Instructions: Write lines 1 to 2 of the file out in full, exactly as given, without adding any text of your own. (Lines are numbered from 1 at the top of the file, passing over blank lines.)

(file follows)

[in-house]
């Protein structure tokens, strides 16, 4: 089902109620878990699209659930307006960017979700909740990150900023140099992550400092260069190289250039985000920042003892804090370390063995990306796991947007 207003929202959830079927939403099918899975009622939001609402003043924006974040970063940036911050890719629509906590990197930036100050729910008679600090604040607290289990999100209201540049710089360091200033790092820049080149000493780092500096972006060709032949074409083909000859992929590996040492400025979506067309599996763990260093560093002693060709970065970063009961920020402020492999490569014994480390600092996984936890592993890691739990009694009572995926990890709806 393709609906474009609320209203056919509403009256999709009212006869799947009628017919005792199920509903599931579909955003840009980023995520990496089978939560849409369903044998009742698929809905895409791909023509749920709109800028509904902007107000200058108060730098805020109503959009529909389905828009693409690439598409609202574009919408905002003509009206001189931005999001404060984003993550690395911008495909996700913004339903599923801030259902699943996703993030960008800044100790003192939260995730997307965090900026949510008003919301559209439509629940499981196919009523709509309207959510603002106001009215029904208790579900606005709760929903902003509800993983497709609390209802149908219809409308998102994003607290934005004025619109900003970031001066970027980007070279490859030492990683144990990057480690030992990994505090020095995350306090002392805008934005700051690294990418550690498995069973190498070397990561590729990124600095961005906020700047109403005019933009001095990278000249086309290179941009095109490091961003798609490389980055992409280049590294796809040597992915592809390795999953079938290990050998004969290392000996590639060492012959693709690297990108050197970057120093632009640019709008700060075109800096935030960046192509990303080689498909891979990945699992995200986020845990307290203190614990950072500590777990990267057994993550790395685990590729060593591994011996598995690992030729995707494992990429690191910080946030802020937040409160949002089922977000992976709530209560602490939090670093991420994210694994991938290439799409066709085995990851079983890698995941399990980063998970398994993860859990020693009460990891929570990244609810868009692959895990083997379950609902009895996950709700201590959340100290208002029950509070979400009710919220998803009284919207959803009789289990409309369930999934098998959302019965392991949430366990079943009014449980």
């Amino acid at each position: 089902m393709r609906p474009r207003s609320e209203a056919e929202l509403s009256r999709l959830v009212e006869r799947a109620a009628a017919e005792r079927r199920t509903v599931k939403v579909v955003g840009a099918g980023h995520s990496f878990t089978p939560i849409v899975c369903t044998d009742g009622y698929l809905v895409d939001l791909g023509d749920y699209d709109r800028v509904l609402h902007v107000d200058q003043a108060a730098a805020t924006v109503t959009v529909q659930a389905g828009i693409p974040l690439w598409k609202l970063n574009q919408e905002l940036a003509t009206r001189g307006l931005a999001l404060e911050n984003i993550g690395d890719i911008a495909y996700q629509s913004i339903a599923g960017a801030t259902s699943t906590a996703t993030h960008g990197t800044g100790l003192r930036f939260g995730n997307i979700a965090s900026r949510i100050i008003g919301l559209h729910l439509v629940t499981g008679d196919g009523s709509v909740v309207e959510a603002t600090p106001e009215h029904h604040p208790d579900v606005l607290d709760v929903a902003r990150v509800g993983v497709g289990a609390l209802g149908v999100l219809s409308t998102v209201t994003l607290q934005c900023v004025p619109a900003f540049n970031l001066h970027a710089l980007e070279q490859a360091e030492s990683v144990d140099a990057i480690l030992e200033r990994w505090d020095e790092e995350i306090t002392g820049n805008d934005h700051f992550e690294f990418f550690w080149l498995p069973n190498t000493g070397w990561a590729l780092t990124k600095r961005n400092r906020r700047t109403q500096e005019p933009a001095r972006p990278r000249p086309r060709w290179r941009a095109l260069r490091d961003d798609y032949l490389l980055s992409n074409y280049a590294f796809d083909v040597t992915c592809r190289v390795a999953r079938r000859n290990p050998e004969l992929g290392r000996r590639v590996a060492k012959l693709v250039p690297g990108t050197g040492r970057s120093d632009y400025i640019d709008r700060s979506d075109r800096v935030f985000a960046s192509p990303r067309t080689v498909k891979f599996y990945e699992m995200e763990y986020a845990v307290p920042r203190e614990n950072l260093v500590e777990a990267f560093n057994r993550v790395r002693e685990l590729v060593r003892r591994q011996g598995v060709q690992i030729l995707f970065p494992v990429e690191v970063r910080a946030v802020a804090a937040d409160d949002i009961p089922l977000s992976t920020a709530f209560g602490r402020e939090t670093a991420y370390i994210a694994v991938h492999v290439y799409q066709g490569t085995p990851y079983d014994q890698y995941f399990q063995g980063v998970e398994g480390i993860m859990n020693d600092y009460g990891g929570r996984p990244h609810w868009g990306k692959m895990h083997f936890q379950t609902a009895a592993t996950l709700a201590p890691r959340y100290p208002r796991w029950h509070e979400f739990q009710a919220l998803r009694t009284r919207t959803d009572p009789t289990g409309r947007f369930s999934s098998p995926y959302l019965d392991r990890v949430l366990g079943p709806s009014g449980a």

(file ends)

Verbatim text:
[in-house]
């Protein structure tokens, strides 16, 4: 089902109620878990699209659930307006960017979700909740990150900023140099992550400092260069190289250039985000920042003892804090370390063995990306796991947007 207003929202959830079927939403099918899975009622939001609402003043924006974040970063940036911050890719629509906590990197930036100050729910008679600090604040607290289990999100209201540049710089360091200033790092820049080149000493780092500096972006060709032949074409083909000859992929590996040492400025979506067309599996763990260093560093002693060709970065970063009961920020402020492999490569014994480390600092996984936890592993890691739990009694009572995926990890709806 393709609906474009609320209203056919509403009256999709009212006869799947009628017919005792199920509903599931579909955003840009980023995520990496089978939560849409369903044998009742698929809905895409791909023509749920709109800028509904902007107000200058108060730098805020109503959009529909389905828009693409690439598409609202574009919408905002003509009206001189931005999001404060984003993550690395911008495909996700913004339903599923801030259902699943996703993030960008800044100790003192939260995730997307965090900026949510008003919301559209439509629940499981196919009523709509309207959510603002106001009215029904208790579900606005709760929903902003509800993983497709609390209802149908219809409308998102994003607290934005004025619109900003970031001066970027980007070279490859030492990683144990990057480690030992990994505090020095995350306090002392805008934005700051690294990418550690498995069973190498070397990561590729990124600095961005906020700047109403005019933009001095990278000249086309290179941009095109490091961003798609490389980055992409280049590294796809040597992915592809390795999953079938290990050998004969290392000996590639060492012959693709690297990108050197970057120093632009640019709008700060075109800096935030960046192509990303080689498909891979990945699992995200986020845990307290203190614990950072500590777990990267057994993550790395685990590729060593591994011996598995690992030729995707494992990429690191910080946030802020937040409160949002089922977000992976709530209560602490939090670093991420994210694994991938290439799409066709085995990851079983890698995941399990980063998970398994993860859990020693009460990891929570990244609810868009692959895990083997379950609902009895996950709700201590959340100290208002029950509070979400009710919220998803009284919207959803009789289990409309369930999934098998959302019965392991949430366990079943009014449980």